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This unique stone monument was created in remembrance of twenty-one individuals who were killed in a WW II U.S. Army plane crash that on July 1, 1942. This memorial is only a few miles the ravine where the first fatal plane crash in McDowell County occurred. Residents worked to provide support for the families of the soldiers and the monument was built through the efforts of the employees and management of Premier Pocahontas Collieries Coal Company.


  • This is an early photo that was taken of the Monument that was established by the Premier Pocahontas Collieries Coal Company.

On July 1, 1942 at 12:05 pm, a former American Airlines plane that was converted to an Army transport plane was en route to Florence, South Carolina. The weather on this day was reported to have played a large role within the reasoning for the crash, with heavy rain and thick fog. Based on eyewitness reports, it is believed the pilot may have been lost because of the heavy fog.

In order for the pilot to collect his bearings given the circumstances of the weather, he lowered the plane's altitude and this caused him to hit the top of the mountain ridge. The impact caused approximately six feet of the right wing to shear off. The plane continued to fly until the wing and tail broke off which caused the plane to plummet into a ravine. The wreckage cut through trees and rolled down to the other side of the ravine where it came to rest. All twenty-one passengers who were on board perished and nothing but burning wreckage was found on the plane after the crash.

Several citizens in nearby Coalwood and Premier observed the plane just before the crash. Mrs. and Mr. Lawrence Runyon and their niece witnessed the fatal accident from their back porch. Lawrence Runyon and several other men from the community ran to the site in attempt to extinguish the flames, but all had been killed in the crash.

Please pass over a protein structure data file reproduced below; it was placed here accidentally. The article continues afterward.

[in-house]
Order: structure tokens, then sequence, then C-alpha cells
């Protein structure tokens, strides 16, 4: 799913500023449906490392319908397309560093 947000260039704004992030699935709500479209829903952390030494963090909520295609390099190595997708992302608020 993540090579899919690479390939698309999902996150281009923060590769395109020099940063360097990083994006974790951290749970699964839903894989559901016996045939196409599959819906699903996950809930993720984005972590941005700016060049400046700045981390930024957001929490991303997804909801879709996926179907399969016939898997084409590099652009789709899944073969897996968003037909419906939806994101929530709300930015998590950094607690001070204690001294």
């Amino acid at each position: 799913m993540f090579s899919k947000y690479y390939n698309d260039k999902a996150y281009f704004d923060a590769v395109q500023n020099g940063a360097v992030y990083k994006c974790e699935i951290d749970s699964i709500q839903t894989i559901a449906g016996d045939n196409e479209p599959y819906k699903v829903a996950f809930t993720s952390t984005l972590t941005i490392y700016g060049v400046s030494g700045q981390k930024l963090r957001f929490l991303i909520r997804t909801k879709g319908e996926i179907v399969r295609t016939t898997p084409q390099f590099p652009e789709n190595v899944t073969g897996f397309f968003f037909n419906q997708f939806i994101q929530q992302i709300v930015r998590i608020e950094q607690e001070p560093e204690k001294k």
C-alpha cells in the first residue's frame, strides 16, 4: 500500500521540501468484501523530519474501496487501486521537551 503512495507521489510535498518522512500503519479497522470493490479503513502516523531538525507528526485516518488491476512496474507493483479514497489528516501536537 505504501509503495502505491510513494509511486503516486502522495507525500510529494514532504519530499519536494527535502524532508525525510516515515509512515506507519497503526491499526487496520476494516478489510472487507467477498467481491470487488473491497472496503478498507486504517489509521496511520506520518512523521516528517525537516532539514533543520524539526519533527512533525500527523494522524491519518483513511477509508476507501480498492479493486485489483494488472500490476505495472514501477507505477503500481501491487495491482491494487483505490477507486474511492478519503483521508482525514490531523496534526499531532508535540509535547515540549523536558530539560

“I heard a kind of a roaring noise,” Mrs. Runyon said. “I looked up and saw a big airplane which appeared to be in trouble. The plane appeared to be in a nose-dive, then I saw what looked like a wing fall. The ship then plunged earthward.” 2

The nearby community of Welch arranged a special tribute service to pay homage to the soldiers. Hundreds of spectators gathered to mourn on July 5, 1942 at the Norfolk and Western Railway station. Flag draped caskets lined the station platform as Rev. Dorsey led the service. R. E. L. Douglas of McDowell American Legion Post No. 8 read each fallen soldier’s name, followed by a three shot salute and taps. The caskets then boarded trains to return the soldiers to their hometowns.

The management and employees of the Premier Pocahontas Collieries Coal Company erected the monument in remembrance of the twenty-one soldiers who died in the plane crash. The monument includes a list of all the names of the men who were on the flight. The location of the this monument is just off Route 52 also known as Coal Heritage Rd in Premier, approximately 500 feet from the Premier Methodist Church.

Steele, Geneva. McDowell County Photograph Album, wvgenweb.org. November 24th 2009. Accessed March 12th 2020. http://www.wvgenweb.org/mcdowell/geocities/ww2-monument-premier.html.

Plane Crash in McDowell County, wvculture.org. Accessed March 12th 2020. http://www.wvculture.org/history/disasters/mcdowellplanecrash02.html.

Army Transport Crashes Near Premier: July 1, 1942, wvpublic.org. July 1st 2019. Accessed March 12th 2020. https://www.wvpublic.org/post/army-transport-crashes-near-premier-july-1-1942#stream/0.

Image Sources(Click to expand)

Army Transport Crashes Near Premier: July 1, 1942, wvpublic.org. July 1st 2019. Accessed March 12th 2020. https://www.wvpublic.org/post/army-transport-crashes-near-premier-july-1-1942#stream/0.